Jaroudi, S. & Wells, D. Microarray-CGH for the Assessment of Aneuploidy in Human Polar Bodies and Oocytes. In: Mammalian Oocyte Regulation, 267–283 (Humana Press, Totowa, NJ, 2013). doi:10.1007/978-1-62703-191-2_19
This paper reviews the use of recent innovations in whole genome amplification and microarray technologies as a means to analyze the copy number of every chromosome in single cells from human oocytes and polar bodies with high accuracy.
Liang, L. et al. Identification of chromosomal errors in human preimplantation embryos with oligonucleotide DNA microarray. PLoS One 8, e61838 (2013).
This study investigated whether the NimbleGen oligonucleotide microarray platform can be used for accurate aneuploidy screening during preimplantation genetic screening of human embryos. Blastocysts from donors of advanced maternal age or with previous miscarriage were analyzed for chromosomal abnormalities using the oligo microarray platform and the PicoPLEX WGA Kit for whole genome amplification, and compared to the traditional FISH (fluorescence in-situ hybridization) method. Using the DNA microarray method, a 58.1% rate of chromosomal abnormalities, including copy number variation (CNV) and minor abnormalities, was detected with high sensitivity and reproducibility.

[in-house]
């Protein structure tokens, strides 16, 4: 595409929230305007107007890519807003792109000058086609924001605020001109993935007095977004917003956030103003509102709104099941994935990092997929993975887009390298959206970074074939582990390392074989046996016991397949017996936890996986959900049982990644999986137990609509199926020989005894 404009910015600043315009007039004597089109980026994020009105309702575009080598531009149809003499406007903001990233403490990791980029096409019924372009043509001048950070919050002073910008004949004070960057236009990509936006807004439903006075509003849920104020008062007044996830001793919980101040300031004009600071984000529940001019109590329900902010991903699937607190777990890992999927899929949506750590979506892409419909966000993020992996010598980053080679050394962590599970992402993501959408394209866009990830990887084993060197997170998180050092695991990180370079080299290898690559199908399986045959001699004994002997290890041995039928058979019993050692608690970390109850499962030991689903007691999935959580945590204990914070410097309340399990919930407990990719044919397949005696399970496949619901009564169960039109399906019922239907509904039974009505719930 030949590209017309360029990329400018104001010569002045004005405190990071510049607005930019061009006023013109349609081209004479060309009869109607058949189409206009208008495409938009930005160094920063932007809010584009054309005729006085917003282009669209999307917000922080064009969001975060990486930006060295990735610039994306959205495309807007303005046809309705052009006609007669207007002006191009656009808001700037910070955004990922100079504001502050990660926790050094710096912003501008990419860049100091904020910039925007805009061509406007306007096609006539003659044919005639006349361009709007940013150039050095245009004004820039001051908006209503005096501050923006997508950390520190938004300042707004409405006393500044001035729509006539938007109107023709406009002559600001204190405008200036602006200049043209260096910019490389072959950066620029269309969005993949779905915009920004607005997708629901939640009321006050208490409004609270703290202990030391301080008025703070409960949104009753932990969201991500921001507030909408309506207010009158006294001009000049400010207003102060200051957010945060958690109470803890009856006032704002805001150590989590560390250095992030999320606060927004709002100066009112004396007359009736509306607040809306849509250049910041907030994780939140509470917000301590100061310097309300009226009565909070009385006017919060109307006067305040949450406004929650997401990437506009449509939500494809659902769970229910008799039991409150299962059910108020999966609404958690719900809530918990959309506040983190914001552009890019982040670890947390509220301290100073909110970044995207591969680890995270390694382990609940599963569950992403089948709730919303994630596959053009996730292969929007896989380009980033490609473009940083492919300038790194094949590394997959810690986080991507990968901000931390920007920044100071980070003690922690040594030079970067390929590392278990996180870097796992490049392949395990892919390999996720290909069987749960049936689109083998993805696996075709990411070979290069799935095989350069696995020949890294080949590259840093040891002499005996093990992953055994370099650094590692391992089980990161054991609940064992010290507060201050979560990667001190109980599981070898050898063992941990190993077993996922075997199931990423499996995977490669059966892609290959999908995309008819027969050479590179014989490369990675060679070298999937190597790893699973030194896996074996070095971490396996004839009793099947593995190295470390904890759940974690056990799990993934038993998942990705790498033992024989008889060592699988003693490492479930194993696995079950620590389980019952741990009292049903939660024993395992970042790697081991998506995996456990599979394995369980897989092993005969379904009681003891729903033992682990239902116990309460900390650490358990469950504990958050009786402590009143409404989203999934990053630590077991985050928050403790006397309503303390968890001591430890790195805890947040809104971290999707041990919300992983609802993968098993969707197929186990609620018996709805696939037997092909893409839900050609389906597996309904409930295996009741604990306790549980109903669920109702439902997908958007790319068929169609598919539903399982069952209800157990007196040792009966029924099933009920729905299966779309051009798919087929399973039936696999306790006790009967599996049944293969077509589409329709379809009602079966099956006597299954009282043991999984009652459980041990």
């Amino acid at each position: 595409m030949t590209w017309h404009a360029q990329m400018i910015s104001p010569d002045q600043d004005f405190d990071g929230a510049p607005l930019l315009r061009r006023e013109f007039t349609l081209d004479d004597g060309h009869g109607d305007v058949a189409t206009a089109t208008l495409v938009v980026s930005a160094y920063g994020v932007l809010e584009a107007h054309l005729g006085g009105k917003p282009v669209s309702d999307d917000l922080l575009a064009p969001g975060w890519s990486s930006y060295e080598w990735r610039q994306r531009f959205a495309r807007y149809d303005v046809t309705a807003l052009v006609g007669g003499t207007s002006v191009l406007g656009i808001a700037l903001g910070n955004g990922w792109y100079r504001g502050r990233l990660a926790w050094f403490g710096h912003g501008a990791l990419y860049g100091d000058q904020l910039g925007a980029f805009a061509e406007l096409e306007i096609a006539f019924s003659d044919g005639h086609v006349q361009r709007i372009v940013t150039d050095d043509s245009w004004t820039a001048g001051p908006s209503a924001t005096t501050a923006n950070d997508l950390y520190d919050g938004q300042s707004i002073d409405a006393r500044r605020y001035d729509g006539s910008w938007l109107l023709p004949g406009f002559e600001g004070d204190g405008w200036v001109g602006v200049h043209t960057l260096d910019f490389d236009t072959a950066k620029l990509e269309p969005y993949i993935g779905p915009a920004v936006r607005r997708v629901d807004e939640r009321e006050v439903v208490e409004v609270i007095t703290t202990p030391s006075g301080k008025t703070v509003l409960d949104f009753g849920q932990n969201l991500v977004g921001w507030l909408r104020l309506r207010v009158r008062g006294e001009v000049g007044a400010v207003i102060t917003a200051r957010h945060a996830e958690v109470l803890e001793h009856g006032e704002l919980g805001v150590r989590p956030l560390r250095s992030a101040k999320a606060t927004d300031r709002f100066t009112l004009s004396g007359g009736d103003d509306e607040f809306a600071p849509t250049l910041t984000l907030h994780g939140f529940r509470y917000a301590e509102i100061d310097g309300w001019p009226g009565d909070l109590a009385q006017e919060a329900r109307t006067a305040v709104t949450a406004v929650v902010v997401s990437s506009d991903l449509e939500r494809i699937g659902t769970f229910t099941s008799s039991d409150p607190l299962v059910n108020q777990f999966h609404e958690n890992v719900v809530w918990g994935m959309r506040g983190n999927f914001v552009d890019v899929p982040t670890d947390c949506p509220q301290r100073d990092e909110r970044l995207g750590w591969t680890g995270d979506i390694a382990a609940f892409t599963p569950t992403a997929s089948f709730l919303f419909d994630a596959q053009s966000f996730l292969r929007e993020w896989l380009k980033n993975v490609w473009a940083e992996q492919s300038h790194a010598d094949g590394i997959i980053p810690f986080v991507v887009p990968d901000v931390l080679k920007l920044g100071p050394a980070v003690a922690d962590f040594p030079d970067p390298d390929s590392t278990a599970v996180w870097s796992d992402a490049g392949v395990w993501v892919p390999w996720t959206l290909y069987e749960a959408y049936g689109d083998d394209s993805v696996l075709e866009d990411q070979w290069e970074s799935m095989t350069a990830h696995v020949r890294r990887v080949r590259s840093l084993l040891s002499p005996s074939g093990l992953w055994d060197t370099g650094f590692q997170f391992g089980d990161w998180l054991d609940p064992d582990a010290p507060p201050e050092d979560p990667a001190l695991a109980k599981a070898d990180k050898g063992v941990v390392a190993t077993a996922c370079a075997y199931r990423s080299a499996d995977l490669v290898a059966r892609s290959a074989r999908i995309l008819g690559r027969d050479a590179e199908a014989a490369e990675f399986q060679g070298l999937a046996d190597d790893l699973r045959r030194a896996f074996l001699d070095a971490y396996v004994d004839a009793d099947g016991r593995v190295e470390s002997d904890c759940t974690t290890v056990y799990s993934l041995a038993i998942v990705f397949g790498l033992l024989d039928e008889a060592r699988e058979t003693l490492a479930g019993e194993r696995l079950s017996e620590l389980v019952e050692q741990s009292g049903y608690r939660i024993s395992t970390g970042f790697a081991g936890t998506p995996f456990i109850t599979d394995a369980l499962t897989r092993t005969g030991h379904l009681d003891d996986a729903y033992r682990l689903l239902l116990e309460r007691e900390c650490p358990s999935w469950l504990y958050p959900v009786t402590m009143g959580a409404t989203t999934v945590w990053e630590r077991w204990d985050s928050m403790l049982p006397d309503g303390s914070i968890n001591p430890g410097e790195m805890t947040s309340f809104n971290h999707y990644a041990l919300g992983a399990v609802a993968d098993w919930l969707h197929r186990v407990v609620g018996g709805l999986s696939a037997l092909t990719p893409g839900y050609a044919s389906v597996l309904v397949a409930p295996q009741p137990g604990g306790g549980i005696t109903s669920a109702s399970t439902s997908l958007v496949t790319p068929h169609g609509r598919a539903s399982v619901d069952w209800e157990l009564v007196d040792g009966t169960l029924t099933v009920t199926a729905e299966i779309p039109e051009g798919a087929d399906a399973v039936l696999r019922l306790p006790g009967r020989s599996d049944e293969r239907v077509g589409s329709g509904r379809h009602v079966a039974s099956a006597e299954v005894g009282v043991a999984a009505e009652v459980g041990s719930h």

Takara Bio USA, Inc.
United States/Canada: +1.800.662.2566 • Asia Pacific: +1.650.919.7300 • Europe: +33.(0)1.3904.6880 • Japan: +81.(0)77.565.6999
FOR RESEARCH USE ONLY. NOT FOR USE IN DIAGNOSTIC PROCEDURES. © 2018 Takara Bio Inc. All Rights Reserved. All trademarks are the property of Takara Bio Inc. or its affiliate(s) in the U.S. and/or other countries or their respective owners. Certain trademarks may not be registered in all jurisdictions. Additional product, intellectual property, and restricted use information is available at takarabio.com.